Petrol engines start with the assistance of a spark from a spark plug to ignite the fuel. Whereas diesels start using the compression of the fuel mixture. However, diesels don’t like starting when cold. Hence diesel engines are fitted with glow plugs that heat the air fuel mix to aid starting when cold.
If a diesel engine is running well and starts easily when the engine is warm, but won’t start when cold, (or takes ages to get it started when cold). It could be an issue with the glow plugs, the glow plug system (glow plug module, relay, or voltage supply).
List of checks that can be carried out:
With a Multimeter:
Without a Multimeter:
This page contains all the detail on glow plugs fault finding, their fault symptoms, testing and repair.. If you just want to view the videos, they can be found on this page ‘Diesel Won’t Start When Cold – The Video’s‘. – Opens in a new tab
This article is for guidance only…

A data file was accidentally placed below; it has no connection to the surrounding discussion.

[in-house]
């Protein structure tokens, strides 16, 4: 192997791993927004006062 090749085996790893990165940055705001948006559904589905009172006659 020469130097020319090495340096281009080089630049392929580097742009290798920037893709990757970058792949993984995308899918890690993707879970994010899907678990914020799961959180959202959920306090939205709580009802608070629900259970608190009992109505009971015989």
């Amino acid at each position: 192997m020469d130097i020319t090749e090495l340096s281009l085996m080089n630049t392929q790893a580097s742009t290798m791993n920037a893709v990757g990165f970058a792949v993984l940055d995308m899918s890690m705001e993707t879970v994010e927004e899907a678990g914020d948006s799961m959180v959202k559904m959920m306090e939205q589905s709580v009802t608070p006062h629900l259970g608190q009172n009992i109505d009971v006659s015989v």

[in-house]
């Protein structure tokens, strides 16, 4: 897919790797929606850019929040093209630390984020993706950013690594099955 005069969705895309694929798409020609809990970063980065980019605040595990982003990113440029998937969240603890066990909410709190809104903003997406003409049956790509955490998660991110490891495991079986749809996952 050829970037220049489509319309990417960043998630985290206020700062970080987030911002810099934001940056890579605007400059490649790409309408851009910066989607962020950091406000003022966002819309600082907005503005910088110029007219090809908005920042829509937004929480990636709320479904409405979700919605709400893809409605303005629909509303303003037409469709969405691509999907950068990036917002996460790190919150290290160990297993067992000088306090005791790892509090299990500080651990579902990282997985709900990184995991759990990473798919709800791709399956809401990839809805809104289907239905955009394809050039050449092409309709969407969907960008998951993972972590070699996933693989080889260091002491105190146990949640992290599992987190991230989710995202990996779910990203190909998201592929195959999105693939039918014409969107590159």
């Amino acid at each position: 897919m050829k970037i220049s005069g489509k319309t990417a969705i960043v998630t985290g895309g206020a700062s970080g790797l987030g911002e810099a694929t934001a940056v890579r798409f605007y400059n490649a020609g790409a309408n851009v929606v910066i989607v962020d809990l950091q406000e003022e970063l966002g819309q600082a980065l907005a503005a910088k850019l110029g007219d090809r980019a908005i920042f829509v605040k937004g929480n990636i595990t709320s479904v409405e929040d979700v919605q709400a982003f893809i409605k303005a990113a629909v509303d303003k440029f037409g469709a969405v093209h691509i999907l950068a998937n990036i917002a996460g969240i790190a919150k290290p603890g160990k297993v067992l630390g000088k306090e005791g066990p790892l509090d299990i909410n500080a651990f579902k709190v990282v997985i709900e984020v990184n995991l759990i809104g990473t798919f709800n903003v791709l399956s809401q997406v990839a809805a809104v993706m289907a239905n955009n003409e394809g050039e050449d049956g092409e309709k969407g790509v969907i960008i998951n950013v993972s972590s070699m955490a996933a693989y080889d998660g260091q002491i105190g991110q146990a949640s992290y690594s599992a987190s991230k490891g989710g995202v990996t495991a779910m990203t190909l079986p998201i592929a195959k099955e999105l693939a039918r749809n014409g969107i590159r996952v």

You may see white smoke from the exhaust whilst trying to start the engine and for a short while when the engine starts (unburnt fuel). The video below shows an example of what happens:
If you see white smoke coming from the exhaust (unburnt fuel), after several starting attempts…
Diesel Cold Starting – Things to Check
The glow plug relay is sometimes a separate item, but it can also be incorporated inside the glow plug module?
For the initial testing, you will need a voltmeter, or a simple method of checking for a voltage. However, it’s not essential. If you don’t have a voltmeter, just go straight to the section on Testing Glow Plugs Without a Voltmeter (Multimeter)…
* If you are unsure about working on vehicle electrics, seek the advice of an electrical engineer *
If there is a voltage supply to the glow plugs, then we know the glow plug relay and glow plug control module are probably working (also see 2. below).
There is a timer that applies a voltage to the glow plugs for a set amount of time. Therefore you need to check how long the supply to the glow plugs is switched on.
If the correct voltage is applied at the glow plugs (and for the correct amount of time), then the actual glow plugs will need to be checked.
It’s easy to check the glow plugs, the glow plug timer and relay with a voltmeter. If you don’t have a voltmeter, you can still check the glow plugs, the glow plug timer and relay with a car battery and a jump lead (see the two options below).